One of the most amazing warrior women of all time in Vietnam has got to be Geneviève de Galarde. At first she was criticized by some of the old soldiers as “just another girl who’s not even strong enough to lift a stretcher.” “Seems there’s always a bit of jealousy in these affairs,” said her boss, Médecin Chef de Bataillon (Dr. Major) Paul Grauwin.
Geneviève was a nurse during the horrible Battle of Dien Bien Phu, hell in a very small place. The brave men there in that black hole were far more worthy of honor than the general staff, that directed the battle from far away.
Geneviève was a flight nurse who became stranded at Dien Bien Phu when her plane was destroyed on the ground by artillery fire in the midst of the siege. She was the only woman in the entire garrison. Geneviève accomplished the most detestable, unglamourous, difficult jobs with the gentlest of smiles and the greatest of cheer. She worked with the most seriously wounded, the soldiers who had lost an arm or a leg, or both, or who had a piece of their large intestine protruding from the wall of their abdomen so that their feces could come out. She was calm and reassuring under artillery fire. She went from one wounded man to another as if nothing remarkable was happening. Her sweet, soothing voice always knew just the right things to say.
Geneviève often asked permission to attend to wounded soldiers in other parts of the camp. Of course, she always came back covered with slime and mud. She would say to her boss, Dr. Paul Grauwin, chief medical officer at Dien Bien Phu, “I saw the wounded of the Second Airborne today. They’ll come to see you tomorrow, all those who can walk. I visited the T’ai and the Ninth Group. I went to supply and the Airborne Commandos, and the Eighth Assault.”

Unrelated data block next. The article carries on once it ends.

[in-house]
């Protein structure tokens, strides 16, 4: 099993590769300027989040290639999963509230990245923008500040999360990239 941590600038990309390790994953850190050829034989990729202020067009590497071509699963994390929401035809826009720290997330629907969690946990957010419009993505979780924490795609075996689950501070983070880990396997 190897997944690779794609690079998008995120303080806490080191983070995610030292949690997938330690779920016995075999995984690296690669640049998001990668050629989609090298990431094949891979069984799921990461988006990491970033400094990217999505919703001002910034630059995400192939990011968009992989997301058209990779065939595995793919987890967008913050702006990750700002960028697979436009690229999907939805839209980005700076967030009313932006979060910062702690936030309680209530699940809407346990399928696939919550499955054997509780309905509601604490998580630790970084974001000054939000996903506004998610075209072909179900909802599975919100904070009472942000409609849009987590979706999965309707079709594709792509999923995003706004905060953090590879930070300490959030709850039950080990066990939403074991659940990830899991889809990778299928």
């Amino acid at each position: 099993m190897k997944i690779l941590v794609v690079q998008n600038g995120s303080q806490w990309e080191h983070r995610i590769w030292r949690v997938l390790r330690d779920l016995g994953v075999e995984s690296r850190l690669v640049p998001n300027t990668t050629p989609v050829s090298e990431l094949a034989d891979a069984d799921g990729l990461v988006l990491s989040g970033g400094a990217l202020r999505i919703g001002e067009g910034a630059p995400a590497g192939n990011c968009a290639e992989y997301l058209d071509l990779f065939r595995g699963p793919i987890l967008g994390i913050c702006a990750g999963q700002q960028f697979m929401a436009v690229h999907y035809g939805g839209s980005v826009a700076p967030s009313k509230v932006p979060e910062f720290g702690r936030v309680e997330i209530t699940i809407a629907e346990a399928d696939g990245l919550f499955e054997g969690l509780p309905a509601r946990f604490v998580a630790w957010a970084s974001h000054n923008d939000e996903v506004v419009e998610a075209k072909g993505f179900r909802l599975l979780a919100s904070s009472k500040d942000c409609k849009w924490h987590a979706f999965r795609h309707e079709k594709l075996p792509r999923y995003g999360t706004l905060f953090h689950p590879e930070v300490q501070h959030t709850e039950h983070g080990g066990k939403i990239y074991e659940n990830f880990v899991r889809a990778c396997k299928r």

Geneviève usually made a complete tour of the entire camp. With artillery shells falling constantly, she had to cross open areas under fire, jumping over shell holes, forcing her way through barbed wire entanglements. “You could have been killed,” she was admonished. “Oh no!” she said. “If only you could have seen how happy they were, and how pleased I was!” When the soldiers saw her, they were all the same – Senegalese, North Africans, Vietnamese, T’ai, French, they all emerged for a moment from their fighting emplacements to see Geneviève. ”At the very least, you could have been wounded and brought back to me on a stretcher,” worried Dr. Grauwin. “Oh no! You see, I had my helmet with me,” she explained.
Geneviève de Galarde is one of the long line of extraordinary, young warrior women of history who I hope to meet some day. At that amazing moment, when eyes meet eyes, I think all the air inside me will stop. There will be a hushed moment of knowing. It will be for me a moment of profound blessing.
Actually, I have to say, that when David and Heather, and Jackie and I visited Paris in March 2005, I would like to have paid my respects to Geneviève de Galarde, who lives there. But time was short and other plans interceded. It was not to be . . . at least not on that occasion . . . perhaps someday, soon. But for now, a blessed Memorial Day to all . . . Reverence to the Brave, Honor to the Fallen.